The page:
Allan Acevedo | Political Spectrum
A generation of LGBT advocates before us vowed to continue to fight until there was an end to AIDS. Yet the banner for that fight seems to not have been passed on to our generation. Many LGBT youth think of shame and apathy when it comes to issues impacting those living with HIV/AIDS.
HIV is viewed negatively by those who don’t understand it and grew up with its specter as an outcome for coming out altogether. Moving towards a place where HIV is better understood and accepted will involve changing perceptions about who contracts HIV and what it does to your life.
This is easier said than done. Growing up gay in Chula Vista, I never saw any affirming portrayals of openly LGBT people, and outside of the film “Philadelphia” I saw no portrayals of HIV-positive people all together. The lack of open HIV-positive community leaders and role models also makes it difficult for people to change their perceptions of who is HIV-positive.
When I made the difficult decision to be open about my HIV status last year, I lamented about the fact that HIV is so misunderstood by our community and, worse, is often stigmatized. I chose to be as open about my status in the hope that even one person would see it as strength to get tested, know their status and seek treatment.
HIV is far from a death sentence and is often now easier to live with than diabetes. Still, the fear and stigma of HIV is difficult to deal with unless you are armed with facts and have a supportive group of friends and family who are there for you.
For many who are HIV positive, and are healthy and able to get medicine discreetly, there is not incentive to come out openly. In fact, there are disincentives such as discrimination, fear and prejudice. Coming out as HIV positive is a whole different experience from coming out as LGBT. You face stigma from all aspects of the community, but really the only way we’re going to move this discussion forward is if more brave people are willing to be open about their status in a public way, showing that HIV has neither ruined nor inhibited their lives.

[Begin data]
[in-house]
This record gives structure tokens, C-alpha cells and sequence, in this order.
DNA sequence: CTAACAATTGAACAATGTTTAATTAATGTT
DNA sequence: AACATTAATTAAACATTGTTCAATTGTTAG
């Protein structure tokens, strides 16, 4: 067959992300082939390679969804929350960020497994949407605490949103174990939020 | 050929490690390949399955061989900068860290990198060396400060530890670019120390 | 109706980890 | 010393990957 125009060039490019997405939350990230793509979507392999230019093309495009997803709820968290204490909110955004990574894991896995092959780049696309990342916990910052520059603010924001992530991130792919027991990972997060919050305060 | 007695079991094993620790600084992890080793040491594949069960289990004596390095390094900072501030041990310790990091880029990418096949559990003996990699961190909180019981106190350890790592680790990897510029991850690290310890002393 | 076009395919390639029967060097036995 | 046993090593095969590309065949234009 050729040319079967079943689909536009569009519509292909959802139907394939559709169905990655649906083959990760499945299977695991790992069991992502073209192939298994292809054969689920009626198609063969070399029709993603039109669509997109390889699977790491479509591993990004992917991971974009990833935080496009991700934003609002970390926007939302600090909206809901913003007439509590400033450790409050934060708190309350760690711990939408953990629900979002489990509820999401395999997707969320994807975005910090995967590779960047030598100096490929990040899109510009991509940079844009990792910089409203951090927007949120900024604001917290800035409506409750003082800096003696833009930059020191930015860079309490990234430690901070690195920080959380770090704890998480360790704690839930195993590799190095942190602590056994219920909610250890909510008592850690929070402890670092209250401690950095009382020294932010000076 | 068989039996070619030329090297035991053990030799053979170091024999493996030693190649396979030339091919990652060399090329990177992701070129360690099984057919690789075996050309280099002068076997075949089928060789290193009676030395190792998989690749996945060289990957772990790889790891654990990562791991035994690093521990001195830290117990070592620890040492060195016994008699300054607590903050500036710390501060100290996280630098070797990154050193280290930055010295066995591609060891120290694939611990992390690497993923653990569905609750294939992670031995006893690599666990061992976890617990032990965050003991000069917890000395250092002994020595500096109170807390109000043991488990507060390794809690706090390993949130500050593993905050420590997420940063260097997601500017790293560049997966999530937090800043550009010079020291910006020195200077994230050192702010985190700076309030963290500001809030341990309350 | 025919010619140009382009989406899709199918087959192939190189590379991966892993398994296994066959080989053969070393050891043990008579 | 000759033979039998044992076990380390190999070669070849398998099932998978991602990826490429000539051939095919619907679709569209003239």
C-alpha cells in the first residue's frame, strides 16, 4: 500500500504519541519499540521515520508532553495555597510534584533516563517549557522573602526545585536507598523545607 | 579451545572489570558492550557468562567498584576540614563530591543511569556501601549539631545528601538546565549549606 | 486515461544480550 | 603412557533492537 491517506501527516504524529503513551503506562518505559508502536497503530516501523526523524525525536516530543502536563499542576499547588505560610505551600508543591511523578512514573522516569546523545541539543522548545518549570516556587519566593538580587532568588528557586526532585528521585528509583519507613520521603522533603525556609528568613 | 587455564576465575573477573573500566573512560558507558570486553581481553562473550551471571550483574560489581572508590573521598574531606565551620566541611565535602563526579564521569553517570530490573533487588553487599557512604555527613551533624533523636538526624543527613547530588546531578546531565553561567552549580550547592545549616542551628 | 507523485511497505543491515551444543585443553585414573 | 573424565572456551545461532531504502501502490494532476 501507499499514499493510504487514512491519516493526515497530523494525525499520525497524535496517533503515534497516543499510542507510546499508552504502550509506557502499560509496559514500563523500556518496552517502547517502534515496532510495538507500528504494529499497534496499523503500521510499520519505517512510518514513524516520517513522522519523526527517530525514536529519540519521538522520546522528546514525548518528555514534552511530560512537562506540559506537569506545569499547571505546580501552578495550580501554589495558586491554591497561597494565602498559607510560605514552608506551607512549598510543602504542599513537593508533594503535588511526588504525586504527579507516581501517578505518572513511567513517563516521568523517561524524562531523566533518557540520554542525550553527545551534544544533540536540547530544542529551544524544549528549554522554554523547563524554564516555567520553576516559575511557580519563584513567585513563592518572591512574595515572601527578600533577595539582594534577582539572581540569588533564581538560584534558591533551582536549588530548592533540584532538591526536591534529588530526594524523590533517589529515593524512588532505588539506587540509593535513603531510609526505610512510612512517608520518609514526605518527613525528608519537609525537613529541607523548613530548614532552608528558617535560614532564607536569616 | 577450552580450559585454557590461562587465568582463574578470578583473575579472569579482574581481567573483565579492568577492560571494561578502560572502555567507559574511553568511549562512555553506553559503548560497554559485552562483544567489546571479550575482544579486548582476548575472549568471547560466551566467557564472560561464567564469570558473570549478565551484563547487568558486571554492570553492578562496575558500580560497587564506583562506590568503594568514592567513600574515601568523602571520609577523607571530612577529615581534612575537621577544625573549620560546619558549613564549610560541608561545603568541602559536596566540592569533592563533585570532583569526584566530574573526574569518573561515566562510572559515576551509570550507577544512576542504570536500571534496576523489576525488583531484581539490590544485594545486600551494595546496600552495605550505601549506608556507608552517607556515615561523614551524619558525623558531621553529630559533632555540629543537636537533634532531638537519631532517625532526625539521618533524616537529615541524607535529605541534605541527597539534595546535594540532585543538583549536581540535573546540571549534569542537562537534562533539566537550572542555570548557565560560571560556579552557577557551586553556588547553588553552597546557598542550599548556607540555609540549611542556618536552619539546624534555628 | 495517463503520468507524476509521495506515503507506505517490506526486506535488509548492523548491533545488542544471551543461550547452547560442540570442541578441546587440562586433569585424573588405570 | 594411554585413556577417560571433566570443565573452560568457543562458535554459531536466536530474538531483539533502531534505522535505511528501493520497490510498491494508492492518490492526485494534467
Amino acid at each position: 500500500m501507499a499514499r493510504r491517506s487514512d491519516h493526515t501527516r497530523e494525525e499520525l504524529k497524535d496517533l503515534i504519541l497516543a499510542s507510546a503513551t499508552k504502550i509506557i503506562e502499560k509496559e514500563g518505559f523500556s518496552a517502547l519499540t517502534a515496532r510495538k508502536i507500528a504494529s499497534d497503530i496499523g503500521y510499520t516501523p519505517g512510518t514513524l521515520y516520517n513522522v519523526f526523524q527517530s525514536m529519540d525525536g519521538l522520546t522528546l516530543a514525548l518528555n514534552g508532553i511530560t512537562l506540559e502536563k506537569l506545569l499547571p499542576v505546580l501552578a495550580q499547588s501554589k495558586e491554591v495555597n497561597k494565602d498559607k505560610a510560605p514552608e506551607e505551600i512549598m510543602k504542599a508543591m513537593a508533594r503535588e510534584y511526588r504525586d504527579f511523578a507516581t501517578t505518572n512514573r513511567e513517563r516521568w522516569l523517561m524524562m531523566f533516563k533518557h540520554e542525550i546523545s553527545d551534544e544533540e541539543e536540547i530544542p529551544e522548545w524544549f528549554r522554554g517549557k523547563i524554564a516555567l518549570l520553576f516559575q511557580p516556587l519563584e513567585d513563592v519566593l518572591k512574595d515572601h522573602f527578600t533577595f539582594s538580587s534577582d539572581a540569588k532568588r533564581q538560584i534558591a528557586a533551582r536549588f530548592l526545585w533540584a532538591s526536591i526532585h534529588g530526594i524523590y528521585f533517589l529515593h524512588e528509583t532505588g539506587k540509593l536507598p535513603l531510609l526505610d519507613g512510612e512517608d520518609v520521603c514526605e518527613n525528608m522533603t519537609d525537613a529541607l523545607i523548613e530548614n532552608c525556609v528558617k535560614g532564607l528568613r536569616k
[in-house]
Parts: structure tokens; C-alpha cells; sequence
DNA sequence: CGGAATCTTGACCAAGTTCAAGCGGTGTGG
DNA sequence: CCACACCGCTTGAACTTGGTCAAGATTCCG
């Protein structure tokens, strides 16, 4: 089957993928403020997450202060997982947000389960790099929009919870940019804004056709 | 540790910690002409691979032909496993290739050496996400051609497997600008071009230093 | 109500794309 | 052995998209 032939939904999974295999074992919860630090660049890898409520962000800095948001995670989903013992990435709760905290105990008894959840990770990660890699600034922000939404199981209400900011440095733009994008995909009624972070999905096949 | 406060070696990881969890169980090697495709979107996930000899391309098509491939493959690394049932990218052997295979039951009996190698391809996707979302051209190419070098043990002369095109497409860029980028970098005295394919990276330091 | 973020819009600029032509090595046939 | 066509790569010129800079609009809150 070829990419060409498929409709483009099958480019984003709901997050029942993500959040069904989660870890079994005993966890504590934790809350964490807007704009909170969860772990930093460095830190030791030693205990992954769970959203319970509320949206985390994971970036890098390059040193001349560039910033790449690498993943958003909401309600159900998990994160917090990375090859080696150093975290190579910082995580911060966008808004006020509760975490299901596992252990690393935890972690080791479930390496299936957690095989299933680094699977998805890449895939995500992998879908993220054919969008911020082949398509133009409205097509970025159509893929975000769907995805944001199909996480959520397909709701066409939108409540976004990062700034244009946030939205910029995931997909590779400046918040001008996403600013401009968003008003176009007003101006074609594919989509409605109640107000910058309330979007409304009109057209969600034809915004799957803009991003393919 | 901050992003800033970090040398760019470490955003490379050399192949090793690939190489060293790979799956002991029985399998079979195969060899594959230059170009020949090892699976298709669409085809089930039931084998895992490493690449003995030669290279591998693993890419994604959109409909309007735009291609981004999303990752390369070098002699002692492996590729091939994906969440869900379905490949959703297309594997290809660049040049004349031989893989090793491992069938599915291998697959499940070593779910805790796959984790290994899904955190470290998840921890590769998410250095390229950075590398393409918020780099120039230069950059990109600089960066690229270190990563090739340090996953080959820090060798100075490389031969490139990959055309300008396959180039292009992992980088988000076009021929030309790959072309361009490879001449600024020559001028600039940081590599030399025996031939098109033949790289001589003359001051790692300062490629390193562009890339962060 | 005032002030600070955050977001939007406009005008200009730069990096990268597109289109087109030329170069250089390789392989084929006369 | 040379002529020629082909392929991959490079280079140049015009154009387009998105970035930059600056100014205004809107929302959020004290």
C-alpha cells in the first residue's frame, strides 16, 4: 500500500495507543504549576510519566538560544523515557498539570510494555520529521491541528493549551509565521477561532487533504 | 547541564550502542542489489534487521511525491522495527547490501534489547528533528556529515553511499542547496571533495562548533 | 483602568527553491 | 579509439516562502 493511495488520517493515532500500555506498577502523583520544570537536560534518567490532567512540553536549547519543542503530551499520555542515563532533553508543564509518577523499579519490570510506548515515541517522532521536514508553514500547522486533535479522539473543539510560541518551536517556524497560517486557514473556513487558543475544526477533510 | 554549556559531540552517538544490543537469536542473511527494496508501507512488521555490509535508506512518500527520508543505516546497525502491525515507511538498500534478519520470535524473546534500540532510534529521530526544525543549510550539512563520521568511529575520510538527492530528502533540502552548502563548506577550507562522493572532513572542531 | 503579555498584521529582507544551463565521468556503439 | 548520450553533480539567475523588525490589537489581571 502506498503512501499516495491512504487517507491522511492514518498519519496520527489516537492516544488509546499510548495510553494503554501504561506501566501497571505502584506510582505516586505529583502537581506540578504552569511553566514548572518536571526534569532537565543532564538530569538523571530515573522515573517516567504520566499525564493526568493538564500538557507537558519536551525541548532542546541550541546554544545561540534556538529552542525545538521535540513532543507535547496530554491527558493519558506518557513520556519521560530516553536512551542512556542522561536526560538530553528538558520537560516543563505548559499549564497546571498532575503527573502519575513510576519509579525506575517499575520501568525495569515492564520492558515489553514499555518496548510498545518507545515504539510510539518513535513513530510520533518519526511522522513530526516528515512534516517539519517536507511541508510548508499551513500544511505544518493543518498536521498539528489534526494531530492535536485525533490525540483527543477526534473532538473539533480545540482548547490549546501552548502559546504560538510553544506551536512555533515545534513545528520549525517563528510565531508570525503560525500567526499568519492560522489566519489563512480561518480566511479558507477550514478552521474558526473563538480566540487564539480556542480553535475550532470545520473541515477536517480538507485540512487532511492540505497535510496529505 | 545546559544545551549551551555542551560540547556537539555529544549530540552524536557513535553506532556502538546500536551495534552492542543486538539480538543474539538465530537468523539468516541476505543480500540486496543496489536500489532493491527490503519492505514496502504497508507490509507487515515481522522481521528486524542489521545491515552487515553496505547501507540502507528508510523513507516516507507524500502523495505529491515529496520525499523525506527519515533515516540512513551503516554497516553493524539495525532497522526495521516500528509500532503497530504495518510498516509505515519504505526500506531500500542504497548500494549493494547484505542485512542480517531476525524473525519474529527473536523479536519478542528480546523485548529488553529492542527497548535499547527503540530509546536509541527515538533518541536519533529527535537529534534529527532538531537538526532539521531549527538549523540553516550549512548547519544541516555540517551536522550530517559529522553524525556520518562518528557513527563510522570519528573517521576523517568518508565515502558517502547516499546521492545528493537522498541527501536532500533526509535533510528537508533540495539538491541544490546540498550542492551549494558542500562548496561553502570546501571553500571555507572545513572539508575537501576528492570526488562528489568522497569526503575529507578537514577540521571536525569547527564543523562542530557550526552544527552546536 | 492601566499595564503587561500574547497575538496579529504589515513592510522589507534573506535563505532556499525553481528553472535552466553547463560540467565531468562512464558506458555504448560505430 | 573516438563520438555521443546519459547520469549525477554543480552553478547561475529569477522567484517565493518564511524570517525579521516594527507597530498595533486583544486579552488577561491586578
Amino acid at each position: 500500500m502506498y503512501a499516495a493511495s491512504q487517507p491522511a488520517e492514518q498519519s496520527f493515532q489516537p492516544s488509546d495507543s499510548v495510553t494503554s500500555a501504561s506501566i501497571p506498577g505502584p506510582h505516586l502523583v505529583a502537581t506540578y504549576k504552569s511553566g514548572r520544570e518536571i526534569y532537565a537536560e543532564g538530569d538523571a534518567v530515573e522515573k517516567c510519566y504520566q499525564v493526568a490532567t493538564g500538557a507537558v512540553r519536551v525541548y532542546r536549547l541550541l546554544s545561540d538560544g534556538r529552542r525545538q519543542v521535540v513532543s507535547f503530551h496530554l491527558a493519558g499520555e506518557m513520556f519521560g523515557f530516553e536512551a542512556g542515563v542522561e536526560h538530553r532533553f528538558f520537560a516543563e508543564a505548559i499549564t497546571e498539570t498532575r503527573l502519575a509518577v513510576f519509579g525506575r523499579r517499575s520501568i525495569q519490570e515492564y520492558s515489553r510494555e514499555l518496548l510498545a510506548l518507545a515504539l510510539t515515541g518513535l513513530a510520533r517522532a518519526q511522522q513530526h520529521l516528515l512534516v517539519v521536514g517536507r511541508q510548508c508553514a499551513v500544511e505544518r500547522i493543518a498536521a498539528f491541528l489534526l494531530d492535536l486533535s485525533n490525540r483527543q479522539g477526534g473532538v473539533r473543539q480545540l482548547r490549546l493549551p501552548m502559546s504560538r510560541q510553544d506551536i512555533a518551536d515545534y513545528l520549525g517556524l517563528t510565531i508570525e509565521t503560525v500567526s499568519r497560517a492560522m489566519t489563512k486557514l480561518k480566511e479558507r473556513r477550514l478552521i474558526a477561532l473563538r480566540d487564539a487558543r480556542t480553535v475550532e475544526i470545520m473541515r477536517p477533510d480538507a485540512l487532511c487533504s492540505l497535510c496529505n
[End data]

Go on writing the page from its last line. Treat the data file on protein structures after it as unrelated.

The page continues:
Harvey Milk argued that the way to open the hearts and minds of those who are against gays was to be open to them about your sexuality. The same is true with your HIV status. If more people were willing to be open about their status, people might know an HIV-positive person, and thus know more about the health consequences and the medication options available.
I am fortunate enough to have a partner who was informed about HIV in the United States today and knew the relatively low risks of contracting HIV from me when I am on medication. He and I were able to see a health care specialist and discuss our options openly and honestly. With all the information on the table, we are able to continue on with our relationship.
My partner understands that he will not contract HIV just by sleeping next to me in bed or by cohabitating with me. We even understand that risk of transmission from sex can be greatly reduced. In fact, a study published by the National Institute of Allergy and Infectious Diseases found that antiretroviral drugs could reduce transmission of the virus to partners by 96 percent.
These advancements give much hope to people who have contracted the virus and often feel isolated and discriminated against by their peers. But this also does not present a full picture of the virus today.
Our generation is not seeing relatively healthy people become ill and end up on their deathbeds in a matter of months. Instead, we are living in a country where one can contract the virus and – if they got tested regularly – be put on medication that will let them lead an otherwise healthy life.
If that were the end of the story, our only work would be to ensure people were getting tested for HIV. The story is not that simple, as years of misinformation and prejudice about the virus has led many people to not get tested. Some people are so fearful of losing their friends and loved ones that they don’t get tested because they would simply rather not know.
Even for those who do get tested and are on medication, there is disincentive for being open and honest about their status because of perceived rejection from loved ones and potential significant others.
We must all work to combat this if we are to address the reality of HIV in our generation. It starts with those who are not informed learning more. And for those with HIV, we need to be brave, open and honest.
—Allan Acevedo is co-founder and president emeritus of Stonewall Young Democrats of San Diego. He has worked on multiple political campaigns and served on numerous boards including the San Diego Democratic Club, California Young Democrats, Gay-Straight Alliant Network and Equality California PAC. Follow @allanacevedo on Twitter.